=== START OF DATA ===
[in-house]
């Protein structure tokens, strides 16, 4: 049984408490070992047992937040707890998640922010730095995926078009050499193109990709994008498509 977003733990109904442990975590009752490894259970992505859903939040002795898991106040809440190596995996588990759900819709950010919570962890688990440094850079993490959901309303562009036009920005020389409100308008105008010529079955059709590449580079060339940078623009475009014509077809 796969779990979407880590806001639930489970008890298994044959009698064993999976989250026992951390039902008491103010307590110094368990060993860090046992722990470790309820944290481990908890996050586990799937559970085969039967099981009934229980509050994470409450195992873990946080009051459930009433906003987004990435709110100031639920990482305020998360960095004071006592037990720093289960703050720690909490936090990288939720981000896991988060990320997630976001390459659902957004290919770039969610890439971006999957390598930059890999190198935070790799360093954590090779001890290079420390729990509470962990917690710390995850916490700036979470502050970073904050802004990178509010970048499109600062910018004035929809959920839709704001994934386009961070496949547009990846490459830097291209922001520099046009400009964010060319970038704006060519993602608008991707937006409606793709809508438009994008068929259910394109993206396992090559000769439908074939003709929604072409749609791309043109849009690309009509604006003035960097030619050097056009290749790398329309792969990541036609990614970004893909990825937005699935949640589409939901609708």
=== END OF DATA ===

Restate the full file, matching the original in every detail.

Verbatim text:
[in-house]
């Protein structure tokens, strides 16, 4: 049984408490070992047992937040707890998640922010730095995926078009050499193109990709994008498509 977003733990109904442990975590009752490894259970992505859903939040002795898991106040809440190596995996588990759900819709950010919570962890688990440094850079993490959901309303562009036009920005020389409100308008105008010529079955059709590449580079060339940078623009475009014509077809 796969779990979407880590806001639930489970008890298994044959009698064993999976989250026992951390039902008491103010307590110094368990060993860090046992722990470790309820944290481990908890996050586990799937559970085969039967099981009934229980509050994470409450195992873990946080009051459930009433906003987004990435709110100031639920990482305020998360960095004071006592037990720093289960703050720690909490936090990288939720981000896991988060990320997630976001390459659902957004290919770039969610890439971006999957390598930059890999190198935070790799360093954590090779001890290079420390729990509470962990917690710390995850916490700036979470502050970073904050802004990178509010970048499109600062910018004035929809959920839709704001994934386009961070496949547009990846490459830097291209922001520099046009400009964010060319970038704006060519993602608008991707937006409606793709809508438009994008068929259910394109993206396992090559000769439908074939003709929604072409749609791309043109849009690309009509604006003035960097030619050097056009290749790398329309792969990541036609990614970004893909990825937005699935949640589409939901609708």